Pores on lichen surface allow water to roll off it and gas to be exchanged under saturated conditions due to rough surface and hydrophobic compounds.

This particular species of lichen utilizes hydrophobic interactions at its surface to avoid absorbing contaminated water (such as acid rain). Most lichen are susceptible to airborne pollution because their “open structure and tendency to dry and re-hydrate in response to drought mean that alga and fungus are exposed to high quantities of unbuffered water” (Shirtcliffe et al. 2005: 1193). Lecanora conizaeoides have adapted to counter this through their rough structure and hydrophobic pores. Hydrophobic means “water-fearing,” in other words, these pores reject interaction with water molecules. The rough surface of the lichen creates unevenness. When rain falls, the water molecules sit upon the topmost part of the lichen’s rough, multi-layered surface. Below these top layers sit micropores that are coated in hydrophobic compounds. This design creates openings for gasses to come through while preventing clogging by water. So even when a large amount of water is present, the lichen is still exchanging gasses. Such gas exchange is important for photosynthetic processes, meaning that while other plants become waterlogged, these lichen are still photosynthesizing by allowing water to roll off their surface.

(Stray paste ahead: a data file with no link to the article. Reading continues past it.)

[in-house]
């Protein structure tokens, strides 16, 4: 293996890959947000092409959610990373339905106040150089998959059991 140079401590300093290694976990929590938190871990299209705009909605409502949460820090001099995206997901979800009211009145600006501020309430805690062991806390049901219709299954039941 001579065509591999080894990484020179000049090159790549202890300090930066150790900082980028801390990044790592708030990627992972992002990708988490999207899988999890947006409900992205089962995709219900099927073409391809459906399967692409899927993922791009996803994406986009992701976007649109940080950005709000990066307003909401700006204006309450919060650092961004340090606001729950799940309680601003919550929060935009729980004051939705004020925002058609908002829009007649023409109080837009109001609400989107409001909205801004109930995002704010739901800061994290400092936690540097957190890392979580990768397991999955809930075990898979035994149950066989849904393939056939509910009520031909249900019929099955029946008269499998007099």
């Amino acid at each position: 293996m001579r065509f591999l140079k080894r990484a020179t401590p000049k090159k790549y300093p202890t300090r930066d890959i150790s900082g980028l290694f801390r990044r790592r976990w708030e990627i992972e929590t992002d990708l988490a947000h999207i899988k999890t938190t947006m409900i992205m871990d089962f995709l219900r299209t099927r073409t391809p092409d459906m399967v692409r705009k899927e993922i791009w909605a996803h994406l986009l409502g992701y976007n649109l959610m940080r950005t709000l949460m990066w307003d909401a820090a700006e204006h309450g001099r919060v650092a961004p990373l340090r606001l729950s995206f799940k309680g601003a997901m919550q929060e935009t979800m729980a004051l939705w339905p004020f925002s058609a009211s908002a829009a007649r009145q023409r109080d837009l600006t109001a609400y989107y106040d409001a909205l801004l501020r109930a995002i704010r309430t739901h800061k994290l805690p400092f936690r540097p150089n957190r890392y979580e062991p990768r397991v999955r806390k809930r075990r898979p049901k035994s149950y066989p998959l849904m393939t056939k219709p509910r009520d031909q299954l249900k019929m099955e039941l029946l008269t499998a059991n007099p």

Last Updated August 23, 2016